Mecamylamine (5 mg/day) was prescribed, and the patient was told to take it after dinner. His mother, a nurse, reported that 2 hours after taking 5 mg of mecamylamine

he started to study math. This time, he was patient, felt his “mind is clearer,” was more relaxed, and worked on math problems for 3 hours without distraction. His tics subsided in intensity and frequency. The following morning, he felt restless, and tics started to return, though not as disturbing as previously. He had eye blinking and gross, jerky body movements. He was prescribed 5-mg mecamylamine at breakfast and 2.5 mg after dinner daily. Twelve days later, the patient reported that with the medication, he was not “hyper” and could concentrate on his schoolwork. The tics, although occasionally present, had subsided. His blood pressure was unchanged at 114/80. After 8 weeks of treatment, the patient’s mother reported that he was “doing well,” had entered high school and wanted to continue therapy. He continued on mecamylamine 5-mg for several months without adverse side effects and sustained im-provement in school; however, when the patient discon-tinued the medication because he felt he could do without it, his ability to focus in school rapidly decreased and he began skipping school and staying out late with friends. When he came to our clinic 45 days after discontinuing the medication, throat clearing and neck straining tics were present along with restlessness and anxiety. He reported being disorganized and unable to focus because of “racing thoughts” that also were causing him problems sleeping. Mecamylamine (2.5 mg bid) was restarted and 1 week later his mother called to report that his symptoms had improved.

Based on these clinical observations, a MINI Interna-tional Neuropsychiatric Interview for DSM-IV (Sheehan et al 1998) was conducted on each patient. In both cases, the patients’ symptoms met criteria for bipolar disorder with past manic episodes.


In patients comorbid for bipolar disorder, mecamylamine (3.25–7.5 mg/day; 0.03 to 0.1 mg/kg p.o.) appeared to reduce anxiety, tic severity, distractibility, and mood instability. At these doses, which reflect approximately one fifth the average dose used to treat hypertension, mecamylamine produced few side effects even after months of daily use. Mild constipation was the most common side effect observed at these doses when used chronically for smoking cessation in adults (Rose et al 1994).

The improvement in attention and reduced distractibil-ity observed in Patient 2 seemed paradoxical when con-sidering previous studies reporting mild cognitive impair-ment with higher doses of acute mecamylamine (20 mg) administration in both young and elderly adults (New-house et al 1994). A recent study, however, demonstrated biphasic effects of mecamylamine where low doses (0.01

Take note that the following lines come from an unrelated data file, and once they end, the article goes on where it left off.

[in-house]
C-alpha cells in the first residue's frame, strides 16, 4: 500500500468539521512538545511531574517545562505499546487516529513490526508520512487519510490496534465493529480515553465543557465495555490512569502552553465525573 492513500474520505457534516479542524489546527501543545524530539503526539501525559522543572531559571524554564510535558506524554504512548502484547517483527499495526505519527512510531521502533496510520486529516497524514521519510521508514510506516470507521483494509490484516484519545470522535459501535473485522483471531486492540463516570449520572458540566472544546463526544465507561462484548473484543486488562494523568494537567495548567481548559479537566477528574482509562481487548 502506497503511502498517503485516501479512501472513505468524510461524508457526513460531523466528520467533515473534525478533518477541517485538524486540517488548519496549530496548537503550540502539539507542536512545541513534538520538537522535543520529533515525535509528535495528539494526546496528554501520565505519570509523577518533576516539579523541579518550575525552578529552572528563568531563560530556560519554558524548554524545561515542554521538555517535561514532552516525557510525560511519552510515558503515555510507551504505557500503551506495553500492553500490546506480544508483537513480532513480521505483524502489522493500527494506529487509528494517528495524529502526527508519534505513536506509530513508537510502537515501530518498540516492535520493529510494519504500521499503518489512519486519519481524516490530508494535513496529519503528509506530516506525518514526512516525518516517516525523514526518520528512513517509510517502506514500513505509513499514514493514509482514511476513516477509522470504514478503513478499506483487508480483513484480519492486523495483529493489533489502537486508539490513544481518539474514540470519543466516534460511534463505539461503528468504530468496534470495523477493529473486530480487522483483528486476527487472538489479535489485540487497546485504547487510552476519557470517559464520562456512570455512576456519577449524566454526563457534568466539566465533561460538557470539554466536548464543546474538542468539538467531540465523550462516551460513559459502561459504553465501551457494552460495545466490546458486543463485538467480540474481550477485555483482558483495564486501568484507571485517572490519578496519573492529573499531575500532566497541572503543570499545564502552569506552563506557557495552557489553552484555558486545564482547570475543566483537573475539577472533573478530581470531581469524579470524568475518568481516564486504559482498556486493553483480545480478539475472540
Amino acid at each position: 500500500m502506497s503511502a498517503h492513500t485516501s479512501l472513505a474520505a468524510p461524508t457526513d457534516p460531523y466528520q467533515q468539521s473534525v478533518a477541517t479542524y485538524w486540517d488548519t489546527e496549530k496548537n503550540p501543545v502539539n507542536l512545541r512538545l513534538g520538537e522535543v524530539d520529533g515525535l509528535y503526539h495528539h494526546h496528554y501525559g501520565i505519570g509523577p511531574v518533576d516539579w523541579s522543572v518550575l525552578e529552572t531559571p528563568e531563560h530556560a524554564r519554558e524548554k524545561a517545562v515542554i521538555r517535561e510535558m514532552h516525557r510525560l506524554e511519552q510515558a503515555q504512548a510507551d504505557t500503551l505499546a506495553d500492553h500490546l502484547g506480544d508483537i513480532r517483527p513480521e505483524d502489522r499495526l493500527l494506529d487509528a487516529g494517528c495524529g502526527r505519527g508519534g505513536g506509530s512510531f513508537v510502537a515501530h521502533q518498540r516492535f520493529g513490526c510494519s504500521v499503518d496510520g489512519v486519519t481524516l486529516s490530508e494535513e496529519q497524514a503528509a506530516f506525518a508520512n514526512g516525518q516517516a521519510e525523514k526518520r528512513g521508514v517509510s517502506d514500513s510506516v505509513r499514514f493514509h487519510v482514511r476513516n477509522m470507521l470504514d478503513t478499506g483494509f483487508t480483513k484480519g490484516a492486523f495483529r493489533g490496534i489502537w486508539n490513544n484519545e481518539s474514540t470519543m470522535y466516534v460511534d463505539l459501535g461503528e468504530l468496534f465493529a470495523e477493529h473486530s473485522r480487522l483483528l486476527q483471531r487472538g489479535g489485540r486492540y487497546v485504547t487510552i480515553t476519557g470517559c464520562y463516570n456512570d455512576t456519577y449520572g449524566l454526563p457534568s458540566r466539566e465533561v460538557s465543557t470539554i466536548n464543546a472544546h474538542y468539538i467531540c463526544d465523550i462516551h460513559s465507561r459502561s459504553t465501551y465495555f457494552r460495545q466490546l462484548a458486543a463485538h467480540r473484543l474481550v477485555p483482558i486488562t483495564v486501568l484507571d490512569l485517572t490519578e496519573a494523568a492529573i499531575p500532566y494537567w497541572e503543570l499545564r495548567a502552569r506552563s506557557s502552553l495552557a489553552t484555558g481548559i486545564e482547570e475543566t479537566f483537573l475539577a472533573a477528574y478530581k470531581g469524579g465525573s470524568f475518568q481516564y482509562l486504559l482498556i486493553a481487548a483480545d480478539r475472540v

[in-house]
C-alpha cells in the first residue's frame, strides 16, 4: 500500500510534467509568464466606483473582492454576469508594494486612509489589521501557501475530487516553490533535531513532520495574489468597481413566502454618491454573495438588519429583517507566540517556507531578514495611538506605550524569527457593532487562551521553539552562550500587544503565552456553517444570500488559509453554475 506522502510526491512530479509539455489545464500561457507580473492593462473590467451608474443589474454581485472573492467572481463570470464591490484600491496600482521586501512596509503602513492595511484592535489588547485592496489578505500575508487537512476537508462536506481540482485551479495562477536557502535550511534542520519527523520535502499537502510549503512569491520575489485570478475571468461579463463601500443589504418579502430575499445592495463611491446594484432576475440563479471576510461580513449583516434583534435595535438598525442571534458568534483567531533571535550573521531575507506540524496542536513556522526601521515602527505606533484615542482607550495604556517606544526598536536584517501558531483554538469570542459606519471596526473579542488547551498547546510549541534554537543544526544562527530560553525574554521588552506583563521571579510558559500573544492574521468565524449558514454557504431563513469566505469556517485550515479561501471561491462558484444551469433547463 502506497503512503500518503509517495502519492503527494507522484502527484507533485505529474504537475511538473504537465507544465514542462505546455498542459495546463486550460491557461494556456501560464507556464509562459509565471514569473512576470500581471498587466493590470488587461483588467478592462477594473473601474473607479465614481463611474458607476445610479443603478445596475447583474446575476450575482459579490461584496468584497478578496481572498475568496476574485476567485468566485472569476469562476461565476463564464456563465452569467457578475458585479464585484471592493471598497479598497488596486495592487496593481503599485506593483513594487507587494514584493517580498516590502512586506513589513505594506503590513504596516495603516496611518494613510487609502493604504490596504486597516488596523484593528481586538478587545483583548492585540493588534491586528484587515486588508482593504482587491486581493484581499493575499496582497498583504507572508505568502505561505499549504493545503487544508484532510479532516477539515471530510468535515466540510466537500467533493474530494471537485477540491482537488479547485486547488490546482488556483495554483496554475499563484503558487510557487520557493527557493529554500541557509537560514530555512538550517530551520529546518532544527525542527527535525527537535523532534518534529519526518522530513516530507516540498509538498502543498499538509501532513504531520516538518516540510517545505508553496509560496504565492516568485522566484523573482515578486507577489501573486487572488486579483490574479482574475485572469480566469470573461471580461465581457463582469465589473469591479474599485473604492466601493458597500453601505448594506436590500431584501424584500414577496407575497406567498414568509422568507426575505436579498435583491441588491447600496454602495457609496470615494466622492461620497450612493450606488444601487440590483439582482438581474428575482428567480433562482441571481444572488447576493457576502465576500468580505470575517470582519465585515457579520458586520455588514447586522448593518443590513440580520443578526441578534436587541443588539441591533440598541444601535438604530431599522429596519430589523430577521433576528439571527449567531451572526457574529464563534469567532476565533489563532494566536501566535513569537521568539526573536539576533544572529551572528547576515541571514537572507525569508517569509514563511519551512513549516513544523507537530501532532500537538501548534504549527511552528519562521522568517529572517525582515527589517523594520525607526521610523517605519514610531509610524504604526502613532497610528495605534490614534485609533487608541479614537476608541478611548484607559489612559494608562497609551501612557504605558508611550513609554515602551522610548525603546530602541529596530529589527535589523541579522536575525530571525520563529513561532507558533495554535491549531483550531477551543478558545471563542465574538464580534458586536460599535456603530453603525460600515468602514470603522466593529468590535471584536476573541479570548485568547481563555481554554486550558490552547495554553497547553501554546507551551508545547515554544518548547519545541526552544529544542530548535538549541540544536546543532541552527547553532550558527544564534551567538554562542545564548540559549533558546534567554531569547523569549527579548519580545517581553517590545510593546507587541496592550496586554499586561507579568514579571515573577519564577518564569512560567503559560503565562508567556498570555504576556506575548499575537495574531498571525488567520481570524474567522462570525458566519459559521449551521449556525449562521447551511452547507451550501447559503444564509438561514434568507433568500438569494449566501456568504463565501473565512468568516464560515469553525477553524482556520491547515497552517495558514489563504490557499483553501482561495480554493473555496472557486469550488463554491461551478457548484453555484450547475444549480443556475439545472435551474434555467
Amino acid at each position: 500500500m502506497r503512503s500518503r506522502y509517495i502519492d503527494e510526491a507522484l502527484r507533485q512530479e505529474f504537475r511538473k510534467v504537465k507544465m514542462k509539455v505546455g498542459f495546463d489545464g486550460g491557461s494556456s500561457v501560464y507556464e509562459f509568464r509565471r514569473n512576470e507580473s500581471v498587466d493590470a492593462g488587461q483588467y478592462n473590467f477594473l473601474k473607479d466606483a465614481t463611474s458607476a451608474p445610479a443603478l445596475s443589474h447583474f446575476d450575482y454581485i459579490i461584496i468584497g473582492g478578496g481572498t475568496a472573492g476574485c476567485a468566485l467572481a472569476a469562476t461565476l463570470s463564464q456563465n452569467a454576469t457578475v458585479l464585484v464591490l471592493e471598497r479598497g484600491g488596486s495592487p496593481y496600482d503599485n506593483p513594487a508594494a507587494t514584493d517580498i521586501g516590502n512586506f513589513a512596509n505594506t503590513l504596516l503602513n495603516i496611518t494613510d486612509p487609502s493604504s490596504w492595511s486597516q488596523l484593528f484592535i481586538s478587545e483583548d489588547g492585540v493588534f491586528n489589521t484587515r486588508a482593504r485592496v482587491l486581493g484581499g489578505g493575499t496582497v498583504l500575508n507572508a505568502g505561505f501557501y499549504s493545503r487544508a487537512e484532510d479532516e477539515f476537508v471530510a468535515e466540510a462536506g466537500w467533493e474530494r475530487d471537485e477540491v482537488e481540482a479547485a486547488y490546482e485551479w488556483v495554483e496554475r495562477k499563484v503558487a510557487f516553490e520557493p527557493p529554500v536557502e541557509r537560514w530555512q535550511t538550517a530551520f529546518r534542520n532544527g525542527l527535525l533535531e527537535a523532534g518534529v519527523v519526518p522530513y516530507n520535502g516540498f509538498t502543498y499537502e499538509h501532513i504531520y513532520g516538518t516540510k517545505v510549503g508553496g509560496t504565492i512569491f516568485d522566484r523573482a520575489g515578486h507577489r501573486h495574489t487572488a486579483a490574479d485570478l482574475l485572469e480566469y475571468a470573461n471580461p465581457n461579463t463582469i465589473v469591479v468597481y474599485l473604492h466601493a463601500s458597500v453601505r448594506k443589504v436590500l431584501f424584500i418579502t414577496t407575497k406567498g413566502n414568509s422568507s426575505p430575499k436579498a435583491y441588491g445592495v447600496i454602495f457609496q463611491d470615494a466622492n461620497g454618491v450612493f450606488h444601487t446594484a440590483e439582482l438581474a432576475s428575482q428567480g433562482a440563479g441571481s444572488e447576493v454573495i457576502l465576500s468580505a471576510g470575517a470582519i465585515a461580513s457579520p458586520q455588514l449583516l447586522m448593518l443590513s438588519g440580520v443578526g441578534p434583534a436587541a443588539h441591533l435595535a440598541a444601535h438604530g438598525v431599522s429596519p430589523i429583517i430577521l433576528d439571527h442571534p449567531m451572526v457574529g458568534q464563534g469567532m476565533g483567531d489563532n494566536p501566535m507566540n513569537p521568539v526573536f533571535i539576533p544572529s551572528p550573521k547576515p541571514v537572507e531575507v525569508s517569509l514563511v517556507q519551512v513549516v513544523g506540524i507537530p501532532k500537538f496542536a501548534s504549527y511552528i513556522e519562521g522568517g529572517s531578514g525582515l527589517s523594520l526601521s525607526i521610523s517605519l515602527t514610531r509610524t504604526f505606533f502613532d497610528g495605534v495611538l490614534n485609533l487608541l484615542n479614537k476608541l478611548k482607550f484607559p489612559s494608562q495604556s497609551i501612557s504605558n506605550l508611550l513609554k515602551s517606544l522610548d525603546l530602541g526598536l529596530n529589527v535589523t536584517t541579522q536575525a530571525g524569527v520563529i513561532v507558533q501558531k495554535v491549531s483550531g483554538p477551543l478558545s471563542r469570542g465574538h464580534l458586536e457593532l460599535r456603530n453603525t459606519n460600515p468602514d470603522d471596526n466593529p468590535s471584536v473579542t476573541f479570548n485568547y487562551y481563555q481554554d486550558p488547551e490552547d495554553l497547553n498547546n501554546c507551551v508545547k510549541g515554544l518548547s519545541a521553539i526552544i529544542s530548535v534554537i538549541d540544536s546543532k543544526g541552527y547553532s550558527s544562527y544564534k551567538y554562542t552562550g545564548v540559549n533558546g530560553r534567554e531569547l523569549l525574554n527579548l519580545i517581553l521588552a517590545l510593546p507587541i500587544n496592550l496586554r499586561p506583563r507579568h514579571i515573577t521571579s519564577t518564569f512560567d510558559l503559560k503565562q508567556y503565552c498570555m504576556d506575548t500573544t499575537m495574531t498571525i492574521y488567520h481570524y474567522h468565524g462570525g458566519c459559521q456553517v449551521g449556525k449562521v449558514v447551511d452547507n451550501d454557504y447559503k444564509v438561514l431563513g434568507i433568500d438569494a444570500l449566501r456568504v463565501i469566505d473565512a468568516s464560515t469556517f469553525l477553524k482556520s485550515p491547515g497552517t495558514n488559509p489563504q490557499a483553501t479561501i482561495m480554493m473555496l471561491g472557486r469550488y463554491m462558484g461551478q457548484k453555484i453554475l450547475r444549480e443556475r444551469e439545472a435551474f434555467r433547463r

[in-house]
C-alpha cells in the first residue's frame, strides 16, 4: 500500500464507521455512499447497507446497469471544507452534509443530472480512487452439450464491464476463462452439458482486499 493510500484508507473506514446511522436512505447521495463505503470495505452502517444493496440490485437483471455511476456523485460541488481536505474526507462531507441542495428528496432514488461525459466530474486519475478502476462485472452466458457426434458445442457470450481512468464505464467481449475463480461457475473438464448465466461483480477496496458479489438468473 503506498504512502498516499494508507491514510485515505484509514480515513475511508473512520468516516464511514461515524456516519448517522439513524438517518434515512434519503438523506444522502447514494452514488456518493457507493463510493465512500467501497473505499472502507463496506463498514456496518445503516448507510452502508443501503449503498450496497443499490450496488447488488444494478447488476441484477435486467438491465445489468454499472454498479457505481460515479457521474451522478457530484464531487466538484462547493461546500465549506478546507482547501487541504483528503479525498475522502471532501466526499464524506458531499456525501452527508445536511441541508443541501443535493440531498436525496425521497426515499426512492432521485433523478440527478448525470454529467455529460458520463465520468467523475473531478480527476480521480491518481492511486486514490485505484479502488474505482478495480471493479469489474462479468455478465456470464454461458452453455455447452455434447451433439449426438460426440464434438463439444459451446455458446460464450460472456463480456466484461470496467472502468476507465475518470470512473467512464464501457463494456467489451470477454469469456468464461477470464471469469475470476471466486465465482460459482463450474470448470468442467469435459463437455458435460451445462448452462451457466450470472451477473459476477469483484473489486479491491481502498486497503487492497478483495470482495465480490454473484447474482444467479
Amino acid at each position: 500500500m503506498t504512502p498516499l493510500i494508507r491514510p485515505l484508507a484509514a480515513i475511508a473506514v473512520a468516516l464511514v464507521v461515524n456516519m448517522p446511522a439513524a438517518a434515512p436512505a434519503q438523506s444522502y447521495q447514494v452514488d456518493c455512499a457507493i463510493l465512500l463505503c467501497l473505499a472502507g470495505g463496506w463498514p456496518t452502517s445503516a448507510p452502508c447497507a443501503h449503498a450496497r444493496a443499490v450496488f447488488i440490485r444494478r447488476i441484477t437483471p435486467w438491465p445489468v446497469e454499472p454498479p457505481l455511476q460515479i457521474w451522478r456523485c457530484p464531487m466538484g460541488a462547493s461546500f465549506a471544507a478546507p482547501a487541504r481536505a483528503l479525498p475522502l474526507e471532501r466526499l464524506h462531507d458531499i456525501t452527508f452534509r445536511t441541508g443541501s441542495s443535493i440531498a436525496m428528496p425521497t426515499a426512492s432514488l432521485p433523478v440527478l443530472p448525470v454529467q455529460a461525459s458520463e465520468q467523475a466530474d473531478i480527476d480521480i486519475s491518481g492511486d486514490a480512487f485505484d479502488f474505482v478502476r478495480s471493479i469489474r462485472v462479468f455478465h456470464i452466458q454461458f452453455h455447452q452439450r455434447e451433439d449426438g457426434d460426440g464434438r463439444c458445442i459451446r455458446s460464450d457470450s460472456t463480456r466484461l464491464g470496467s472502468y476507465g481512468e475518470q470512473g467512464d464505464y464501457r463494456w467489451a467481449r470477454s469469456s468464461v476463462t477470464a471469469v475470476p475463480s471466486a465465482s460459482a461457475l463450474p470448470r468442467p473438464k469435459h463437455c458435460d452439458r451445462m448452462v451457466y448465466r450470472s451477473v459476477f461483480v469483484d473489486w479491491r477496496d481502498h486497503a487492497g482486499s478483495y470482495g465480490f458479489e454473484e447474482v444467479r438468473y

Mecamylamine and Bipolar Disorder BIOL PSYCHIATRY 1029


to 0.1 mg/kg subcutaneously) improved, whereas higher doses impaired, cognitive executive function in rats and aged primates (Terry et al 1999).

An association between TS and manic symptoms has been reported previously (Burd and Kerbeshian 1984; Comings and Comings 1987; Kerbeshian and Burd 1989; Kerbeshian et al 1995). Moreover, Berthier et al (1998) recently reported that one third of their clinically referred adult Tourette’s syndrome patients had comorbid bipolar disorder.

The apparent mood modulating effect of mecamylamine in the two patients with comorbid bipolar disorder re-ported here was striking and unexpected. In patient 1, the mood stabilizing effect of mecamylamine was noticed by the patient during the course of mecamylamine treatment and brought to our attention, whereas for patient 2, manic symptoms were only apparent clinically following cessa-tion of mecamylamine treatment.

With regard to possible neuropharmacologic mecha-nisms, mecamylamine readily crosses the blood-brain barrier and functions primarily as a potent, long-acting, noncompetitive antagonist of nAChRs (Martin et al 1989). Recent evidence suggests that a number of psychothera-peutic medications, including several antidepressants (Fry-er and Lukas 1999) and mood stabiliz(Fry-ers, including carbamazepine (Picard et al 1999) and valproic acid (Yamamoto et al 1997) can inhibit or modulate nicotinic receptors at clinically relevant concentrations.

Although mecamylamine was originally used to treat hypertension, more recent studies suggest that it may be useful for treating tobacco (Rose et al 1998), cocaine (Reid et al 1999) and alcohol dependency (Blomqvist et al 1997). Because psychostimulant and alcohol abuse are common comorbid problems associated with poorer prog-nosis in bipolar disorder (Tohen et al 1998), mecamylamine might be especially useful in this popula-tion. Although neither of the two patients reported here had a history of tobacco or drug use, there is strong evidence suggesting that changes in nAChR function can alter mood. For example, clinically significant symptoms of mania and depression have been reported following smoking cessation in some individuals (Labbate 1992). Studies characterizing the effects of smoking on mood throughout the day in normal smokers suggest that al-though mood improves immediately after smoking, mood impairments (i.e. irritability and depression) occur be-tween cigarettes (Parrott 1995). This repetitive cycle of shifting mood suggests a role for nAChRs in mood regulation and may partially explain the high prevalence of smoking in bipolar disorder (Gonzalez-Pinto et al 1998).

The present clinical observations suggest that nicotinic antagonists might be potentially useful therapeutic agents

for the treatment of bipolar disorder. Double-blind, place-bo-controlled studies are now necessary to investigate these observations under more rigorous conditions.

The authors are inventors on a patent owned by the University of South Florida, which covers the use of nicotinic receptor antagonists for the treatment of nicotine-responsive neuropsychiatric disorders. The authors are also scientific consultants for Layton BioScience, Inc., which owns the tradename and marketing rights to mecamylamine (Inversine).